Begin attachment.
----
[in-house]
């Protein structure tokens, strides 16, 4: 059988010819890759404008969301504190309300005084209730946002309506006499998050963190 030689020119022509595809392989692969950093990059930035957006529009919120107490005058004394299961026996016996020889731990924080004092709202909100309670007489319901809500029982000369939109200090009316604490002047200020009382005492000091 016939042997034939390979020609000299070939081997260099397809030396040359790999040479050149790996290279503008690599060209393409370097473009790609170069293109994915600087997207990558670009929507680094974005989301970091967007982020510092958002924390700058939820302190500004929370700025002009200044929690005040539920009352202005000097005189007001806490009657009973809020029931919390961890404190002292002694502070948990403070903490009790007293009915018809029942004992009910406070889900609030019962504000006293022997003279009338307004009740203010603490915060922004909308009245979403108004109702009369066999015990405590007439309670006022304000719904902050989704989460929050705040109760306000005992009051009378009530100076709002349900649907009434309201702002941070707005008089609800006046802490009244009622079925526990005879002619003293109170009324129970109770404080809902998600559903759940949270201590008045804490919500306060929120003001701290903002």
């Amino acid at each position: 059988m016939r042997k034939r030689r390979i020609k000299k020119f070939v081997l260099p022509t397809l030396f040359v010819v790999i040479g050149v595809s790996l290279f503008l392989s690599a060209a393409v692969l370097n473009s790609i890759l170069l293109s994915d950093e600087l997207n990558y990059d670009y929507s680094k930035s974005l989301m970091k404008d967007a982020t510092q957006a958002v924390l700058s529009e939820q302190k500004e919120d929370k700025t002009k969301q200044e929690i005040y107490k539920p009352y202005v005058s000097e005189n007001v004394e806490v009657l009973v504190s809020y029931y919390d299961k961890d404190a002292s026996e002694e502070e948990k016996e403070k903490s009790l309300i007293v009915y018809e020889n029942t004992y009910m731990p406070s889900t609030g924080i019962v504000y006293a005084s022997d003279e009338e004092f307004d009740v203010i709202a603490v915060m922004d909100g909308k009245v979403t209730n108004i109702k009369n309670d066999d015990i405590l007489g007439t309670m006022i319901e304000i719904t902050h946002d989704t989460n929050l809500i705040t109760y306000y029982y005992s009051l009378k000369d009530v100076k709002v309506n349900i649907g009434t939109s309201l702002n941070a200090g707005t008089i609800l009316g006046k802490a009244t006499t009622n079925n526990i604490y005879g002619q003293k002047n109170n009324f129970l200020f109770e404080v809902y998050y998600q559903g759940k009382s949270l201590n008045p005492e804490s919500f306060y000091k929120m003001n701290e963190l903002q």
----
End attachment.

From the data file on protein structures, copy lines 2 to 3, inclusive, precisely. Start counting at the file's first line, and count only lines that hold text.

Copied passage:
């Protein structure tokens, strides 16, 4: 059988010819890759404008969301504190309300005084209730946002309506006499998050963190 030689020119022509595809392989692969950093990059930035957006529009919120107490005058004394299961026996016996020889731990924080004092709202909100309670007489319901809500029982000369939109200090009316604490002047200020009382005492000091 016939042997034939390979020609000299070939081997260099397809030396040359790999040479050149790996290279503008690599060209393409370097473009790609170069293109994915600087997207990558670009929507680094974005989301970091967007982020510092958002924390700058939820302190500004929370700025002009200044929690005040539920009352202005000097005189007001806490009657009973809020029931919390961890404190002292002694502070948990403070903490009790007293009915018809029942004992009910406070889900609030019962504000006293022997003279009338307004009740203010603490915060922004909308009245979403108004109702009369066999015990405590007439309670006022304000719904902050989704989460929050705040109760306000005992009051009378009530100076709002349900649907009434309201702002941070707005008089609800006046802490009244009622079925526990005879002619003293109170009324129970109770404080809902998600559903759940949270201590008045804490919500306060929120003001701290903002």
């Amino acid at each position: 059988m016939r042997k034939r030689r390979i020609k000299k020119f070939v081997l260099p022509t397809l030396f040359v010819v790999i040479g050149v595809s790996l290279f503008l392989s690599a060209a393409v692969l370097n473009s790609i890759l170069l293109s994915d950093e600087l997207n990558y990059d670009y929507s680094k930035s974005l989301m970091k404008d967007a982020t510092q957006a958002v924390l700058s529009e939820q302190k500004e919120d929370k700025t002009k969301q200044e929690i005040y107490k539920p009352y202005v005058s000097e005189n007001v004394e806490v009657l009973v504190s809020y029931y919390d299961k961890d404190a002292s026996e002694e502070e948990k016996e403070k903490s009790l309300i007293v009915y018809e020889n029942t004992y009910m731990p406070s889900t609030g924080i019962v504000y006293a005084s022997d003279e009338e004092f307004d009740v203010i709202a603490v915060m922004d909100g909308k009245v979403t209730n108004i109702k009369n309670d066999d015990i405590l007489g007439t309670m006022i319901e304000i719904t902050h946002d989704t989460n929050l809500i705040t109760y306000y029982y005992s009051l009378k000369d009530v100076k709002v309506n349900i649907g009434t939109s309201l702002n941070a200090g707005t008089i609800l009316g006046k802490a009244t006499t009622n079925n526990i604490y005879g002619q003293k002047n109170n009324f129970l200020f109770e404080v809902y998050y998600q559903g759940k009382s949270l201590n008045p005492e804490s919500f306060y000091k929120m003001n701290e963190l903002q």